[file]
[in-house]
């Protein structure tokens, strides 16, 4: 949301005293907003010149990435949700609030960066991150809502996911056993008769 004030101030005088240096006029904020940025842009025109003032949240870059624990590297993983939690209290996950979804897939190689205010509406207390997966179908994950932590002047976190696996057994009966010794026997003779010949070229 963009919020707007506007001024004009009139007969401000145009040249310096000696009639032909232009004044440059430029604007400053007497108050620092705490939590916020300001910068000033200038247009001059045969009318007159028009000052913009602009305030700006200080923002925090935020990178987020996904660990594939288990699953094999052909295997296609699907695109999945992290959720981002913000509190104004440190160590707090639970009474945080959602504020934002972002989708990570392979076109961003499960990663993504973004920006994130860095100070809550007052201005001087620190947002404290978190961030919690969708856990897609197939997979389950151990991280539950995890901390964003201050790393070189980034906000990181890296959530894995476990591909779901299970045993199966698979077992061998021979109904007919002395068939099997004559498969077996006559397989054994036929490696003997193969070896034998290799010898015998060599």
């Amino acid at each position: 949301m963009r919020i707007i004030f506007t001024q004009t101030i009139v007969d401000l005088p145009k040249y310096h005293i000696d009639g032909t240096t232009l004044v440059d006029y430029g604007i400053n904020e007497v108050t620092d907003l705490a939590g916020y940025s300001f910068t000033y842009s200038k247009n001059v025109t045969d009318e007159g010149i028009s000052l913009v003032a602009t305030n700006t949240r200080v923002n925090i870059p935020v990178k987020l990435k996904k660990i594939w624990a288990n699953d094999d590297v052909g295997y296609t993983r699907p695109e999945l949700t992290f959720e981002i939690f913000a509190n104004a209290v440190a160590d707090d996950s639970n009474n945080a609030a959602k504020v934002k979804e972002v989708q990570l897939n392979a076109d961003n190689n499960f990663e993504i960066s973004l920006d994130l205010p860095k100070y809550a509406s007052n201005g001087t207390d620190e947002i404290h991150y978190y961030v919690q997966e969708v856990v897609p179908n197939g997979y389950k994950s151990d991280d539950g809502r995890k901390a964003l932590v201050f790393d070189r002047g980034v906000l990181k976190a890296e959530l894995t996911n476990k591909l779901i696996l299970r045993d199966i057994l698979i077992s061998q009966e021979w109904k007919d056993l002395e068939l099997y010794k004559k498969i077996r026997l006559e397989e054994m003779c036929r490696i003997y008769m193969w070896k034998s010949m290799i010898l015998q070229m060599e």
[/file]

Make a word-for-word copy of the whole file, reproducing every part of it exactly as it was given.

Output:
[in-house]
């Protein structure tokens, strides 16, 4: 949301005293907003010149990435949700609030960066991150809502996911056993008769 004030101030005088240096006029904020940025842009025109003032949240870059624990590297993983939690209290996950979804897939190689205010509406207390997966179908994950932590002047976190696996057994009966010794026997003779010949070229 963009919020707007506007001024004009009139007969401000145009040249310096000696009639032909232009004044440059430029604007400053007497108050620092705490939590916020300001910068000033200038247009001059045969009318007159028009000052913009602009305030700006200080923002925090935020990178987020996904660990594939288990699953094999052909295997296609699907695109999945992290959720981002913000509190104004440190160590707090639970009474945080959602504020934002972002989708990570392979076109961003499960990663993504973004920006994130860095100070809550007052201005001087620190947002404290978190961030919690969708856990897609197939997979389950151990991280539950995890901390964003201050790393070189980034906000990181890296959530894995476990591909779901299970045993199966698979077992061998021979109904007919002395068939099997004559498969077996006559397989054994036929490696003997193969070896034998290799010898015998060599």
């Amino acid at each position: 949301m963009r919020i707007i004030f506007t001024q004009t101030i009139v007969d401000l005088p145009k040249y310096h005293i000696d009639g032909t240096t232009l004044v440059d006029y430029g604007i400053n904020e007497v108050t620092d907003l705490a939590g916020y940025s300001f910068t000033y842009s200038k247009n001059v025109t045969d009318e007159g010149i028009s000052l913009v003032a602009t305030n700006t949240r200080v923002n925090i870059p935020v990178k987020l990435k996904k660990i594939w624990a288990n699953d094999d590297v052909g295997y296609t993983r699907p695109e999945l949700t992290f959720e981002i939690f913000a509190n104004a209290v440190a160590d707090d996950s639970n009474n945080a609030a959602k504020v934002k979804e972002v989708q990570l897939n392979a076109d961003n190689n499960f990663e993504i960066s973004l920006d994130l205010p860095k100070y809550a509406s007052n201005g001087t207390d620190e947002i404290h991150y978190y961030v919690q997966e969708v856990v897609p179908n197939g997979y389950k994950s151990d991280d539950g809502r995890k901390a964003l932590v201050f790393d070189r002047g980034v906000l990181k976190a890296e959530l894995t996911n476990k591909l779901i696996l299970r045993d199966i057994l698979i077992s061998q009966e021979w109904k007919d056993l002395e068939l099997y010794k004559k498969i077996r026997l006559e397989e054994m003779c036929r490696i003997y008769m193969w070896k034998s010949m290799i010898l015998q070229m060599e």